MPHA is pleased to join together with our partners at CHAPA, the Citizens Housing and Planning Association, to work toward a solution to homelessness through a multi-faceted approach that includes a focus on health. We know that there is no one solution to reducing homelessness in Massachusetts. It’s crucial to employ strategies that maximize incomes, secure housing, provide early education, and increase overall health and well-being. Over the next several months, MPHA will be working with CHAPA and other partners to craft a comprehensive agenda to tackle these issues.
Homelessness threatens too many Massachusetts residents. Families are struggling to earn incomes that can support the high costs of housing, childcare, food, and other basic necessities. The complexity of our economy continually increases and it is crucial that our approach to supporting economic mobility for low-income families changes to better meet this need. In order to reduce homelessness, four major focus areas need to be addressed: maximization of incomes, availability and quality of permanent housing, accessibility of early education programs, and increased health through improved food security.
The Massachusetts Public Health Association recognizes the importance of addressing each of these key puzzle pieces in the reduction of homelessness in the Commonwealth. Through the Raise Up Massachusetts campaign, with a focus on the passage of mandated earned sick time, and the work to pass the Healthy Food Financing Bill, MPHA is working diligently to reduce homelessness and increase the overall public health across the state.
Puzzle Piece: Maximize Incomes
Nearly 230,000 low-income households pay more than half of their incomes to rent. By 2020, 72% of all jobs in MA that pay a family-sustaining wage will require some college. An increase in the minimum wage and resources for vocational education and training will improve family stability and reduce the need for subsidized programs. This effort to maximize incomes can be achieved through the passage of a minimum wage increase recently signed by Governor Deval Patrick, bringing minimum wage up to $11 per hour by 2017, and through the creation of a permanent funding stream for the Workforce Competitiveness Trust Fund. The passing of a minimum wage increase would not be indexed to inflation as originally fought for, but would include a raise for tipped workers. Work still needs to be done to ensure a mandated five earned sick days for all Massachusetts workers. A permanent funding stream would address the “skills gap” in order to help low-income families meet the need for increased education in the workforce.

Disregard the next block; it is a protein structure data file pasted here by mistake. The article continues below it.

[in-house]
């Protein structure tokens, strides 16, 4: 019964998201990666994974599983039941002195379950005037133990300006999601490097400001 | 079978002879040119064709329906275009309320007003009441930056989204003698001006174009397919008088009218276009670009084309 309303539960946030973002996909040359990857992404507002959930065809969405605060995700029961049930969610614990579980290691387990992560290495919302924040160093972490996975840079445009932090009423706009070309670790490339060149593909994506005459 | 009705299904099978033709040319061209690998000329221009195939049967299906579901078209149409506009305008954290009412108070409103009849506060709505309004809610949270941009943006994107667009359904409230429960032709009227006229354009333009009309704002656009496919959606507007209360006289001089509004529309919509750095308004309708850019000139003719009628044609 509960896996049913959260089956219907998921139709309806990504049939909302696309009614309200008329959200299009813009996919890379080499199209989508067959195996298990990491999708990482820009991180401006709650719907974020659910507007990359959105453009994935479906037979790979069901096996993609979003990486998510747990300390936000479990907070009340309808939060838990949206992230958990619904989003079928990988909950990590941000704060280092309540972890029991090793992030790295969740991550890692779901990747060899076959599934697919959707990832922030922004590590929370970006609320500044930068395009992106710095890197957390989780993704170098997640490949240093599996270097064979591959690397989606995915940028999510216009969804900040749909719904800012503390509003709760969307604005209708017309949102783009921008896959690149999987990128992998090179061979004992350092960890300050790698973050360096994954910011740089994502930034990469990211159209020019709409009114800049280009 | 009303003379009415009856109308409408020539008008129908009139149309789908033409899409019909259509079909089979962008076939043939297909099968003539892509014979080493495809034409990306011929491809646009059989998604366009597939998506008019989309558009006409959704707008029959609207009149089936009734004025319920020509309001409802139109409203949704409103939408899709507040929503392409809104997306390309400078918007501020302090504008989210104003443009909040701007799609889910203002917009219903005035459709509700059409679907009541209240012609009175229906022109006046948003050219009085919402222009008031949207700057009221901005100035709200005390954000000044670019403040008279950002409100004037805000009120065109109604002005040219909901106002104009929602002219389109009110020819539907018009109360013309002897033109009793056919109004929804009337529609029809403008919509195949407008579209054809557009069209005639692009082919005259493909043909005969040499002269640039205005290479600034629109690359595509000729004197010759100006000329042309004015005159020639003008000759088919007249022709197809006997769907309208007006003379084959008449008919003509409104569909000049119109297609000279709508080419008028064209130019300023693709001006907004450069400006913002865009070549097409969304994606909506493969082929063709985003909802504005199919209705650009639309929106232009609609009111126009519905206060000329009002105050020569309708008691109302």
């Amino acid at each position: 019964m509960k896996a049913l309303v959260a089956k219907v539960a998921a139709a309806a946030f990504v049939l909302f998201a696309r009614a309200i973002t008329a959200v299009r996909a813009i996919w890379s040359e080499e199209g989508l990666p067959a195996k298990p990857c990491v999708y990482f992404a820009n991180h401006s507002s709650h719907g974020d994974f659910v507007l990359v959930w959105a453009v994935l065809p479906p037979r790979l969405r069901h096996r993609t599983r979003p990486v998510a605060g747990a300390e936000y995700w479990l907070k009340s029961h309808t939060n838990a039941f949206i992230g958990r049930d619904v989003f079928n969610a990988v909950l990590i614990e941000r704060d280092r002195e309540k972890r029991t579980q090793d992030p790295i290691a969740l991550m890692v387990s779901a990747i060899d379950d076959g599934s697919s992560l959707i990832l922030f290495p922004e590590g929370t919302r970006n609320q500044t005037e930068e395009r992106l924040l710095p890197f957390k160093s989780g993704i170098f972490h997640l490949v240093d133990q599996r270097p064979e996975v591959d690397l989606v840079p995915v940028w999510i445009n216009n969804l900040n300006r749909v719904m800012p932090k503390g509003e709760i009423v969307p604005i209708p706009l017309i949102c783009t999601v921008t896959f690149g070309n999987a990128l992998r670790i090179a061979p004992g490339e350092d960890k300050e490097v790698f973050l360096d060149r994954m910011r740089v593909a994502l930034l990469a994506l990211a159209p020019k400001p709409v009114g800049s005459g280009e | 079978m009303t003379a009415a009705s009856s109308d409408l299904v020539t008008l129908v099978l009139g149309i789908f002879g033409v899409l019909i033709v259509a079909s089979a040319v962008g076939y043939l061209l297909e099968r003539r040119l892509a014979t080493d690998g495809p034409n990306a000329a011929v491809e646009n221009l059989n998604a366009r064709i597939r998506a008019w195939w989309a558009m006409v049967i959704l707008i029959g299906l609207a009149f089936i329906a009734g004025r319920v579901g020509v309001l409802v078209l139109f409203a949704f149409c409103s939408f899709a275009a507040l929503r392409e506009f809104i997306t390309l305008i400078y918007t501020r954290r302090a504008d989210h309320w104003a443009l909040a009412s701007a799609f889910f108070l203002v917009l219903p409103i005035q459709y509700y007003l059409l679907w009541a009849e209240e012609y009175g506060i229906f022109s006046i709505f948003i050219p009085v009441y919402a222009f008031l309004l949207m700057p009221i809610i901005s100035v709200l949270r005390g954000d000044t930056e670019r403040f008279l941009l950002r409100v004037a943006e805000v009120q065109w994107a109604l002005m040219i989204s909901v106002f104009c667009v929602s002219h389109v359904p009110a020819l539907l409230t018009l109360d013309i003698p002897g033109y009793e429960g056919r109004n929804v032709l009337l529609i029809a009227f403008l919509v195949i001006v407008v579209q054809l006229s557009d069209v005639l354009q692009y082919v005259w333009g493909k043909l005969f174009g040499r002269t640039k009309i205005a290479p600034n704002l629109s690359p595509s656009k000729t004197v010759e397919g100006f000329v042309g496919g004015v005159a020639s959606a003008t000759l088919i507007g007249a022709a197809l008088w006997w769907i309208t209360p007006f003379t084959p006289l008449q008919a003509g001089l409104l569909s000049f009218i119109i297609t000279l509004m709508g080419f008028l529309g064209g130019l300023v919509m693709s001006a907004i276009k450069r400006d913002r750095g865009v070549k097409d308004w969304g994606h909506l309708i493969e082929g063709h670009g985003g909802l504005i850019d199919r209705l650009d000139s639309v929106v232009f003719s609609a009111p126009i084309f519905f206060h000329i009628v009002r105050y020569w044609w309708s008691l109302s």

Puzzle Piece: Housing
Approximately 4,000 families live in shelters or motels as thousands more are on the edge of homelessness. While shelter safety net is critical, reinvesting in permanent housing is key to reducing the need for shelter. In 1998, the Massachusetts Rental Voucher Program (MRVP) was funded at $125 million and served nearly 20,000 families in the Commonwealth. Funding is needed to continue the work of the MRVP. A minimum of $70 million will be required in order to begin to see more families housed in safe and permanent homes. This piece of the puzzle will also require an increased capital budget to produce more housing across all incomes, including those with low incomes in order to begin to effectively reduce homelessness.
Puzzle Piece: Early Education
When parents have a safe early education program that supports their children’s development, they are better able to stabilize their housing, incomes, and health and prepare their children to succeed in school. Increasing the accessibility of early education programs is key and can be achieved in two major ways. The first calls for an increase in funding of these programs to $37.5 million. This would allow 5,000 more children to gain access to early education programs. The second calls for increased Early Education and Care (EEC) reimbursement rates by 5% through a $22.6 million Rate Reserve.
Puzzle Piece: Health
Children’s Healthwatch reports that children living in food insecure households are more likely to have a history of hospitalizations, poor health, and anemia. Addressing household food insecurity is an important piece of the puzzle to reduce homelessness because maintaining a properly balanced diet becomes increasingly difficult when limited funds must be allocated to sustain other necessary parts of survival such. Creating a single point-of-entry for food assistance and other programs and increasing the availability of automatic enrollment would ease the process to obtain these resources, thus increasing food security. Furthermore, the passing of the Healthy Food Financing Bill to reduce food deserts and increase access to places to buy healthy food would encourage families to purchase and consume more nutritious foods.